On Friday, the U.N. Security Council imposed new sanctions on North Korea designed to significantly cut off fuel supplies and order North Koreans working abroad to return home within two years, the New York Times reports. The sanctions, which received unanimous support from the 15 countries on the Security Council, limit exports of oil to their current level. The sanctions also require countries to expel North Korean workers, which are a source of hard currency. China and Russia joined the vote, despite charges by the United States that Russia has provided new links to the outside world for North Korea, including internet connections. The resolution provides the third package of sanctions this year; it was proposed in response to North Korea’s test of an intercontinental ballistic missile on Nov. 30.
Vice President Mike Pence made a surprise visit to Afghanistan on Thursday ahead of the holidays, saying that the United States was on “a path to achieving a lasting victory for freedom and security in Afghanistan, writes the Wall Street Journal. In an address to more than 500 American troops later in the day, Pence relayed a message from President Donald Trump: “Tell them I love them.” Pence became the highest-ranking official in the Trump administration to travel to Afghanistan, where Gen. John Nicholson, the commanding general of U.S. forces in Afghanistan, has called the now 16-year-old fight against the Taliban a stalemate. Nicholson said additional troops and new authorities from Trump have given commanders more autonomy to prosecute the fight.
A three-judge panel of the U.S. Court of Appeals for the Fourth Circuit denied the Trump administration’s motion for a delay in implementing a district court order to accept transgender recruits into the military, The Hill reports. The ruling by Judges Diana Gribbon Motz, Albert Diaz, and Pamela Harris keeps in place Jan. 1 the deadline for the Pentagon to begin accepting in transgender recruits, and may lead to an appeal to the Supreme Court. Trump announced the ban in July on Twitter and confirmed it in a proclamation the next month.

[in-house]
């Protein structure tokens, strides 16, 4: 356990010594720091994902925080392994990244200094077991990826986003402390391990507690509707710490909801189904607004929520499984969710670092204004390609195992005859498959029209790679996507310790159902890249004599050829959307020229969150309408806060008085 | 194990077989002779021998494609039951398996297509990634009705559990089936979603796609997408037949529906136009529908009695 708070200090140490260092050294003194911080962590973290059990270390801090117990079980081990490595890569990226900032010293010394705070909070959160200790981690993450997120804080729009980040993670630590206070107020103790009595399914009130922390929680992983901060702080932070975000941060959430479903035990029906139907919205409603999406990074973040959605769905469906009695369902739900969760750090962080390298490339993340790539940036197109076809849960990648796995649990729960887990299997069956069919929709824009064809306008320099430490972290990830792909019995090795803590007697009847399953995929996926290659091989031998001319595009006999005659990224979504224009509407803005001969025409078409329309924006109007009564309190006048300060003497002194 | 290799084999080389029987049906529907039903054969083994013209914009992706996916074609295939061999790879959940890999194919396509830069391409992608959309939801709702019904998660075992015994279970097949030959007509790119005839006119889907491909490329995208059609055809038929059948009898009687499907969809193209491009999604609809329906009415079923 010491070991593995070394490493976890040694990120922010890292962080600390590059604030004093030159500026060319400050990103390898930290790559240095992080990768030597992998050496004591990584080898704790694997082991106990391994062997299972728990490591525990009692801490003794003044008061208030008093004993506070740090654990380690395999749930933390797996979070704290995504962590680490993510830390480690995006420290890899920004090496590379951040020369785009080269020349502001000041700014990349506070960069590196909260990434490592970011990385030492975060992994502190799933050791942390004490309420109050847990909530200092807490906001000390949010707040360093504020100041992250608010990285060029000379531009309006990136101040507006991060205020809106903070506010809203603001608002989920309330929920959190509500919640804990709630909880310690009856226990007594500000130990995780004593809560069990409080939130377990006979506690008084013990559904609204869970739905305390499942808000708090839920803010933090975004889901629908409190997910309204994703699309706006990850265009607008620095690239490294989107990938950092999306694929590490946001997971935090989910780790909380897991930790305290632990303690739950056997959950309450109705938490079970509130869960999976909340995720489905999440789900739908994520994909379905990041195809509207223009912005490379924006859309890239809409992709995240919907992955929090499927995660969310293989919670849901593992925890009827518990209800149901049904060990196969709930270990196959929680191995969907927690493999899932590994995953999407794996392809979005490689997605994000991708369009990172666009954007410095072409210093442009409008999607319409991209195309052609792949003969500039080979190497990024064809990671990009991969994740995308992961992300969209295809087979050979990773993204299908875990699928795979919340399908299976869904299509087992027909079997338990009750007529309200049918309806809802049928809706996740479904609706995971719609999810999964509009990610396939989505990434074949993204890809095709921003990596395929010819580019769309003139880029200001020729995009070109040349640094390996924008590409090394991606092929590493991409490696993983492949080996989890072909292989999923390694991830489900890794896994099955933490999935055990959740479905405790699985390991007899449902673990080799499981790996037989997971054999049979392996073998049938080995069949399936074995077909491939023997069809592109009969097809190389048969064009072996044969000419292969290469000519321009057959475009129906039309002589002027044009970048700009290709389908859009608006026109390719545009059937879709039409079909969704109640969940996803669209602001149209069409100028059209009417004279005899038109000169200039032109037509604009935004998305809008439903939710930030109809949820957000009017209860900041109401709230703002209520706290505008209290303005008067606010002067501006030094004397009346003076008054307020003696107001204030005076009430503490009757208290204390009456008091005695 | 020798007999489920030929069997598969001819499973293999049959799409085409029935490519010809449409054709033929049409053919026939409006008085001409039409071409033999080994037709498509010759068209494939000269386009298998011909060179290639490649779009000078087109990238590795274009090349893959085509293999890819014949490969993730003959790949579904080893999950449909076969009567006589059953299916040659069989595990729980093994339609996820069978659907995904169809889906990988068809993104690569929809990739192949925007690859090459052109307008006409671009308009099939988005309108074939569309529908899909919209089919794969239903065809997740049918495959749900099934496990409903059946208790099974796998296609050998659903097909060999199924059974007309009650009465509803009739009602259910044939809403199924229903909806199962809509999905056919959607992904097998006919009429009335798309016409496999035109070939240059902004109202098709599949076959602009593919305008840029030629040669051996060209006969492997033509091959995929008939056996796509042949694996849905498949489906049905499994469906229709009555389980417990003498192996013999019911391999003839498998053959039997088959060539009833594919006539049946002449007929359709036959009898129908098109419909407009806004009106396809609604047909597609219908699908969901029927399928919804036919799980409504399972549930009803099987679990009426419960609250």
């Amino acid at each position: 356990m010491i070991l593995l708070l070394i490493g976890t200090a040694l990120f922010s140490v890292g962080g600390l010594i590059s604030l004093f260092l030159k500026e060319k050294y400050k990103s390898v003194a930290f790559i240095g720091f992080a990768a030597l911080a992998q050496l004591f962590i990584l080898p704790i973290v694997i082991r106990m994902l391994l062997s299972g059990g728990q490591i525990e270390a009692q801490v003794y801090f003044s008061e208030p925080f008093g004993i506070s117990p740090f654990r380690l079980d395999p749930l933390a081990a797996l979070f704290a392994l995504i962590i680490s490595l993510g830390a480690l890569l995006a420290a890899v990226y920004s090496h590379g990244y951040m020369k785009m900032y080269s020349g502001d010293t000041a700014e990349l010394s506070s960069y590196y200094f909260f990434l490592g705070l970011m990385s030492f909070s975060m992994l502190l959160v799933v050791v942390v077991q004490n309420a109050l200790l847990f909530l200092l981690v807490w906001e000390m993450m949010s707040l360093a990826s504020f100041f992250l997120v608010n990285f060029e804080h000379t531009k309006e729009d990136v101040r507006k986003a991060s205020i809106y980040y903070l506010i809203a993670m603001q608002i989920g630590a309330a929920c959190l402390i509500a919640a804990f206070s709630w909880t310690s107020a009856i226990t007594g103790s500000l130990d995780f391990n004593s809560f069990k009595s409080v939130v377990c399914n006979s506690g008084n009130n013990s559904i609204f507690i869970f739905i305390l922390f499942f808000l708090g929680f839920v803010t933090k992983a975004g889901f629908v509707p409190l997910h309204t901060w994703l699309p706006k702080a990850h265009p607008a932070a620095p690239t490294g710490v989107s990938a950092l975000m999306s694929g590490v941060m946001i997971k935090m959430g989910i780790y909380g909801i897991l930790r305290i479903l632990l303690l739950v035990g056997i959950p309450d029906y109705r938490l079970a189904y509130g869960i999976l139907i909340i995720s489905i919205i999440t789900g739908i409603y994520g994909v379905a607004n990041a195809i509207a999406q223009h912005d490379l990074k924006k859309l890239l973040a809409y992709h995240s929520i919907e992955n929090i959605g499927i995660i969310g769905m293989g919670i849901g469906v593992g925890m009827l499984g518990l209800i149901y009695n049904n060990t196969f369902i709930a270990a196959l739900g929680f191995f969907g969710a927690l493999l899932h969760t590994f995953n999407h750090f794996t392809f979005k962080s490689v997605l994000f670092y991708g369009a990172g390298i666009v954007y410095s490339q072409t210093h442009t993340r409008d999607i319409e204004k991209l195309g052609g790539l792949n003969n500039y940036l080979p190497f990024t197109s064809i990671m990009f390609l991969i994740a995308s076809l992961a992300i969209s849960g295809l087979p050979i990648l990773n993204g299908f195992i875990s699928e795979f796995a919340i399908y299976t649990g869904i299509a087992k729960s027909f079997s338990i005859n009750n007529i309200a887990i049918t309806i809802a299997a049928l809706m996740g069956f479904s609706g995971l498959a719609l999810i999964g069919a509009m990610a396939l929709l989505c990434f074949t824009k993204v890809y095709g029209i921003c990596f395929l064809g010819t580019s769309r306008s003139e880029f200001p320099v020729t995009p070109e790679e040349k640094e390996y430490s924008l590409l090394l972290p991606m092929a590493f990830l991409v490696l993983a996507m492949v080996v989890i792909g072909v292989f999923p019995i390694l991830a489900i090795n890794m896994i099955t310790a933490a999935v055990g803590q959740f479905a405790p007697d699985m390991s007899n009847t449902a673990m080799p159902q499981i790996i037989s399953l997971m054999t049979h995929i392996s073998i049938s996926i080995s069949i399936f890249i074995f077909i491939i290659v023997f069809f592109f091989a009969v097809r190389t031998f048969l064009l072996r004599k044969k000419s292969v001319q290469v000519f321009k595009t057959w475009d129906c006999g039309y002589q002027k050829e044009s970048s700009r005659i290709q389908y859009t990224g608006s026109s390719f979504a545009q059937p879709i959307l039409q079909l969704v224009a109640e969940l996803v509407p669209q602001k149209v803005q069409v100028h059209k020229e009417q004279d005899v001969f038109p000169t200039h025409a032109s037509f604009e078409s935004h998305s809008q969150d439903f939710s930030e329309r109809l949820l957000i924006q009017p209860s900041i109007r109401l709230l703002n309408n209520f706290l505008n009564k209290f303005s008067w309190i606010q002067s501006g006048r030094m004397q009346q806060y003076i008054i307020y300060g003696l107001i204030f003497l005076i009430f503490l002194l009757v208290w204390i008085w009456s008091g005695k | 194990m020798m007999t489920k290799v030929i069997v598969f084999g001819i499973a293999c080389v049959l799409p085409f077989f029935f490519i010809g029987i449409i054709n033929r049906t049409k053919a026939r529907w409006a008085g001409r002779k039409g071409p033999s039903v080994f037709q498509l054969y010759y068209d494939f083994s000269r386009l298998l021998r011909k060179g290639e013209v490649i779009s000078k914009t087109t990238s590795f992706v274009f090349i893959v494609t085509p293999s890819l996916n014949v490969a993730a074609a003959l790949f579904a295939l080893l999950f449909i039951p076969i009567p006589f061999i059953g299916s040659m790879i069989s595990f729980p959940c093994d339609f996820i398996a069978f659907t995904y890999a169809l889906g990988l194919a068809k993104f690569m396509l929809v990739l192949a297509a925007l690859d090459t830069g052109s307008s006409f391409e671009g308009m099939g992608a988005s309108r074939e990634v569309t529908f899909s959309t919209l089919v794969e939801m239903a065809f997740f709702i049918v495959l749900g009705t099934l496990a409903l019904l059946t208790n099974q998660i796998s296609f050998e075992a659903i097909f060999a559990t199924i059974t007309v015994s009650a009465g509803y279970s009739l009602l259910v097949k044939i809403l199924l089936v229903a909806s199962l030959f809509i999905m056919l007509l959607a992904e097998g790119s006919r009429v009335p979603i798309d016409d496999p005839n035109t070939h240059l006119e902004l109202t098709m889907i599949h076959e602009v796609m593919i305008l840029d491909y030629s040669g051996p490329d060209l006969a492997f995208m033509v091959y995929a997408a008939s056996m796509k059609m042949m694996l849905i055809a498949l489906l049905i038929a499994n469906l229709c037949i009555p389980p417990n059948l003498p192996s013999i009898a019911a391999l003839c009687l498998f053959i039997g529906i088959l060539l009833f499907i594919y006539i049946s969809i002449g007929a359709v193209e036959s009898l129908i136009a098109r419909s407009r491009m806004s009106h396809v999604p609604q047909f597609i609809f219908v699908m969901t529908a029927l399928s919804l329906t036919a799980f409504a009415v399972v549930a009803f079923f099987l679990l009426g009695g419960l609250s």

Trump announced that he plans to sign a $4 billion dollar missile defense bill later today. According to the Hill, the spending measure allocates approximately $4.6 billion for missile defense programs and repairs, as well as repairs for the Navy destroyers damaged in recent collisions.
FBI Deputy Director Andrew McCabe faced intense questioning in closed sessions of the House intelligence, judiciary, and oversight committees this week over about his interactions with former FBI Director James Comey during the FBI’s Russia investigation and the Clinton email probe, CNN tell us. McCabe, in 16 hours of testimony across two sessions, told lawmakers that Comey informed him of his conversations with Trump soon after they happened, suggesting that McCabe might have corroborated Comey’s claim that Trump asked him for loyalty. The testimony comes amid increasing calls for Christopher Wray, Comey’s successor as FBI director, to fire McCabe.
FBI General Counsel James Baker will be reassigned within the FBI in the coming months, the Post writes. Baker is one of the longest-serving national security officials in the federal government and has played a key role in the Bureau’s handling of seminal cases and policy discussions. He told colleagues in an email on Wednesday that his duties were changing. In recent months, Baker has been part of an interagency dispute which ultimately led to a leak probe, though the probe did not play a role in Baker’s reassignment. The move comes as FBI Director Christopher Wray assembles his team of advisers.